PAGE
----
It is unlikely you could be approved for mortgage financing with that credit score at this time.
Beware of any mortgage professionals promising you an approval with such a low score. Wait on buying a home. I recommend you take the time to resolve your credit issues.
First, settle any outstanding debt. If you owe money on collection accounts, charge-offs and/or judgments, make payment arrangements and get these accounts paid promptly.
Next, begin rebuilding your credit. If you have current accounts with good payment histories, or even some previous late-payment-blemishes, make sure you continue to pay those accounts on time. If you do not have any existing credit accounts then you'll need to establish several in order to create a viable credit history.
I have found that CONSUMER ACTION is an excellent resource for objective advice on all things credit related. You'll find free and sincere advice on everything from settling collection accounts to rebuilding credit to building credit from scratch on their website. http://www.consumer-action.org
Beware of anyone offering to "repair" your credit! The Federal Trade Commission issued a stern warning last year that such offers are scams. Find more from the FTC HERE. http://www.ftc.gov
The best way to buy a home is to have a decent credit history combined with sufficient Income and Assets for a home purchase.
The best way to have a decent credit history is to settle negative outstanding obligations and pay all your bills on time for at least two years.
Furthemore, the preapproval consultation should be free, and you may find that much is not required of you to greatly improve your score and chances. Good luck!
1. I had no outstanding collections on my credit;
2. I had the income to make the mortgage payment
3. I was employed over a period of time.
My mortgage consultant then had my file manually underwritten. It too about 3 weeks (due to the closing crush around the thanksgiving holiday) to hear an answer, but I was approved in the long run and are now looking for a home. My husband is a foreign national and has not been here long enough so we were only approved on my salary. You may want to investigate getting approved with just the person who has the better credit. Unfortunately, that will decrease you mortgage approval amount. However, that may be a benefit in disguise. My husband and I are happy to have the cushion of his salary.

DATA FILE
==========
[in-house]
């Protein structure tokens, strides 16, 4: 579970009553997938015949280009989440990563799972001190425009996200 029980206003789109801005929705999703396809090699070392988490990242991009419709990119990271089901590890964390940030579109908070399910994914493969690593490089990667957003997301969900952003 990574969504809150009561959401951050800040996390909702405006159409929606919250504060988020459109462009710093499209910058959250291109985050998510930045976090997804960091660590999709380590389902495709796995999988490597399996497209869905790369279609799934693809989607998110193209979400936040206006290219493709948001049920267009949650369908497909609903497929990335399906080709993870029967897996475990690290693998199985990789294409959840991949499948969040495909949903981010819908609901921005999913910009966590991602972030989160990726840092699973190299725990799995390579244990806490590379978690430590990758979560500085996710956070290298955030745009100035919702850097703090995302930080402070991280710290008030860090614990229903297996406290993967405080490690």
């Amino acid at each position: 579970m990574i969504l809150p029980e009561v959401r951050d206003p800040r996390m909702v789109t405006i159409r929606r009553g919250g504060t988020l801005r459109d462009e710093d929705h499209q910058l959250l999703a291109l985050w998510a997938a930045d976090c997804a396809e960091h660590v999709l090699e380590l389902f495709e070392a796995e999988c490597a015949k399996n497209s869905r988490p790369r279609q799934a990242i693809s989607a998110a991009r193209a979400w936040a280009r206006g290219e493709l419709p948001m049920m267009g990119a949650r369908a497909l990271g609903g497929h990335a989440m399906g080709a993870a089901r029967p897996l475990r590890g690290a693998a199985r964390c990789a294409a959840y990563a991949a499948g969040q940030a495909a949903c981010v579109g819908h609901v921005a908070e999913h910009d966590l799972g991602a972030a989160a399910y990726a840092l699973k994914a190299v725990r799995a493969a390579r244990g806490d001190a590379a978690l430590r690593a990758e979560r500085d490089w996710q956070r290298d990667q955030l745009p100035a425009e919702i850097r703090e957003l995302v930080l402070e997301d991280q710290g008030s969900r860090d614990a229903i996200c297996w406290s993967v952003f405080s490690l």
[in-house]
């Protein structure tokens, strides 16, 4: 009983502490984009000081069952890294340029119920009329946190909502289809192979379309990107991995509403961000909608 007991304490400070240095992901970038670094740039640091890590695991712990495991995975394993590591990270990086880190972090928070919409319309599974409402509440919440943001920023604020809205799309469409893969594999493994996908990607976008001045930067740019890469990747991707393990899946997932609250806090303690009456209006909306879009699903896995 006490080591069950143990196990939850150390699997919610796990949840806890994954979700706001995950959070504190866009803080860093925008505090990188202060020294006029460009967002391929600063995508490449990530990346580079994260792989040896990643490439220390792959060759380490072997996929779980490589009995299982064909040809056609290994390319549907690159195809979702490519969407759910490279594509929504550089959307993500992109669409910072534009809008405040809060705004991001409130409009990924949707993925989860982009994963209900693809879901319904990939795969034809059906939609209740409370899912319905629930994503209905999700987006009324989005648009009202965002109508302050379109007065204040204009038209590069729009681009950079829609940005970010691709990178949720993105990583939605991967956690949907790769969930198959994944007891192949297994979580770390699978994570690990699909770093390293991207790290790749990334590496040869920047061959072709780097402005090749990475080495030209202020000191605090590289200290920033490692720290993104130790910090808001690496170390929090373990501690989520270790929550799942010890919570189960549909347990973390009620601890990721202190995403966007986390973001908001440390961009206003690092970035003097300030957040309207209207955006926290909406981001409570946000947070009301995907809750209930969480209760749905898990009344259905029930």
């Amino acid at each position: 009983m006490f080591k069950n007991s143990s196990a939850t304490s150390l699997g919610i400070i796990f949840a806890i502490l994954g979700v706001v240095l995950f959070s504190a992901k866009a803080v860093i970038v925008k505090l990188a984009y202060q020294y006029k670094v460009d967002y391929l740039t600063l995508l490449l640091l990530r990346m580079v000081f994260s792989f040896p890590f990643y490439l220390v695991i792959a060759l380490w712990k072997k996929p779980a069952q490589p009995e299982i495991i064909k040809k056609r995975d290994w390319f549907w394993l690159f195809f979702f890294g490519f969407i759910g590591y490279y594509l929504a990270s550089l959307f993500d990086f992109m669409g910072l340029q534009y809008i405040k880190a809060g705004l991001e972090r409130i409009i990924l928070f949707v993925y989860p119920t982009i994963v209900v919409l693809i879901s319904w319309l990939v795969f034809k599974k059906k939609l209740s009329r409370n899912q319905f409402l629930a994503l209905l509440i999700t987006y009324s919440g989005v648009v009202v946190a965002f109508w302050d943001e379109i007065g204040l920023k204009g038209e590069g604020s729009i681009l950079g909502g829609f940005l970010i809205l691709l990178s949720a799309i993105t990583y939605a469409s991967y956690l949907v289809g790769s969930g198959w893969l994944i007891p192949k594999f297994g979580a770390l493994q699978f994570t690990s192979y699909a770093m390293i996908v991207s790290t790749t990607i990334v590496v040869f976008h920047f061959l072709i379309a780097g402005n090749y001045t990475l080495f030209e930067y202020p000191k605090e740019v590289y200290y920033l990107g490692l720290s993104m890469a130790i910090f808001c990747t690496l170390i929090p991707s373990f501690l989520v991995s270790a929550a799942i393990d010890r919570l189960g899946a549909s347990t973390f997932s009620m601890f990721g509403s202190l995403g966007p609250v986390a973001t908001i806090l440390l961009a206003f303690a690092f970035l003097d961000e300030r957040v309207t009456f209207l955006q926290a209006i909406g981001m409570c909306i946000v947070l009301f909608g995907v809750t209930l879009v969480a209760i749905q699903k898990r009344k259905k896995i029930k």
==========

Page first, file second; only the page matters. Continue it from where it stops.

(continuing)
I worked with Ruth Bucher - Not a sub prime lender and she was awesome.
Your rate would not be that bad, if it is available. With rates at historic lows and non-conforming silly loans gone, you would still be looking at an excellent rate. If things were to stay flat for a while you could always refinance if it made sense or if things go up between now and when you might wait, the rate you could get now with your current credit may look really good.
I would meet with a lender and discuss your situation. Consider doing some simple credit repair, paying down revolving balances, dispute any inaccuracies and see where this takes you.
Here is some more information on the USDA program: http://www.trulia.com/blog/elliott_r_oliva/2011/07/what_is_a
Some information on credit: http://www.trulia.com/blog/elliott_r_oliva/2011/07/credit_10
FHA and USDA loans do not require stellar credit so you may quilify. Do be advised government back loans are just that government backed therefore you are still going through a lender and lenders have bad attitudes towards people with a bad credit history. We have many costumers that had a commitment to lend but in the eleventh hour something came up and the deal fell through. Be careful
Buy a home after foreclosure, short sale, deed-in-lieu-of or bankruptcy expert
Helping families/people that have lost their home get back into another in as little as 6 months
If you have no credit but collection accounts, you are not getting a mortgage. Go to your local non profit housing group for credit counseling. The counselor will go over your credit report with you and tell you what you need to do. Listen to them. Your credit not only affects you getting a mortgage but jobs, credit cards and insurance.
It's possible, but not guaranteed. FHA has a set of underwriting requirements but lenders who provide FHA loans also have their own that may be more restrictive. It's also possible that your credit scores will be different when you have a mortgage lender obtain them. Lenders use the middle score of the weaker borrower. You could be higher or lower, but the only way to find out is to apply.
Prior to applying discuss your concerns with the lender. If they believe you will not qualify, they may hold off. On the other hand, there are various programs which exist that you might be approved for, or have suggestions for legitimate ways to improve your scores fairly quickly.
One last thought, a credit pull reduces your score about 3 points. If you have multiple reports from various mortgage lenders within 10 days, they are not supposed to be reflected.